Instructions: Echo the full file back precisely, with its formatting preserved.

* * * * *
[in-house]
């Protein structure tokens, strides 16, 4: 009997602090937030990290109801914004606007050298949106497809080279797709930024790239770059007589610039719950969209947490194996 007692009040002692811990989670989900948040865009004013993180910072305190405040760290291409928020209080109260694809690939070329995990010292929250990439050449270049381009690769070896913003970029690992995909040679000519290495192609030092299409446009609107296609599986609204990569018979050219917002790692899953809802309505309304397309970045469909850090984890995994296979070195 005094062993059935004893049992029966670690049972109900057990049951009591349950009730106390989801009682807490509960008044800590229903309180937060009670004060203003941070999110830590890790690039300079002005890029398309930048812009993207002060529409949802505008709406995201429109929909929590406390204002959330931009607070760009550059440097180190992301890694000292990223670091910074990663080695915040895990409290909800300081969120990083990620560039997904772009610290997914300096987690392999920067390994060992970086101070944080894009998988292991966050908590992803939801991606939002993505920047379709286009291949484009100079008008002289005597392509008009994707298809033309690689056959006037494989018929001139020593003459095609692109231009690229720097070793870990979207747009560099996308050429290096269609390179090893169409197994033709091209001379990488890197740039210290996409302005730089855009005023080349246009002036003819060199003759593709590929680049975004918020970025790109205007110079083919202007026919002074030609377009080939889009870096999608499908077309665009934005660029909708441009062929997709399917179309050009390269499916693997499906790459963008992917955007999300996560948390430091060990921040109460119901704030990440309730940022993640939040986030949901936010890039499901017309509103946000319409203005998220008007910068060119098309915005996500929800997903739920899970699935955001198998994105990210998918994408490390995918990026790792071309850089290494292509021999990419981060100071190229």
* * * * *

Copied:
[in-house]
């Protein structure tokens, strides 16, 4: 009997602090937030990290109801914004606007050298949106497809080279797709930024790239770059007589610039719950969209947490194996 007692009040002692811990989670989900948040865009004013993180910072305190405040760290291409928020209080109260694809690939070329995990010292929250990439050449270049381009690769070896913003970029690992995909040679000519290495192609030092299409446009609107296609599986609204990569018979050219917002790692899953809802309505309304397309970045469909850090984890995994296979070195 005094062993059935004893049992029966670690049972109900057990049951009591349950009730106390989801009682807490509960008044800590229903309180937060009670004060203003941070999110830590890790690039300079002005890029398309930048812009993207002060529409949802505008709406995201429109929909929590406390204002959330931009607070760009550059440097180190992301890694000292990223670091910074990663080695915040895990409290909800300081969120990083990620560039997904772009610290997914300096987690392999920067390994060992970086101070944080894009998988292991966050908590992803939801991606939002993505920047379709286009291949484009100079008008002289005597392509008009994707298809033309690689056959006037494989018929001139020593003459095609692109231009690229720097070793870990979207747009560099996308050429290096269609390179090893169409197994033709091209001379990488890197740039210290996409302005730089855009005023080349246009002036003819060199003759593709590929680049975004918020970025790109205007110079083919202007026919002074030609377009080939889009870096999608499908077309665009934005660029909708441009062929997709399917179309050009390269499916693997499906790459963008992917955007999300996560948390430091060990921040109460119901704030990440309730940022993640939040986030949901936010890039499901017309509103946000319409203005998220008007910068060119098309915005996500929800997903739920899970699935955001198998994105990210998918994408490390995918990026790792071309850089290494292509021999990419981060100071190229």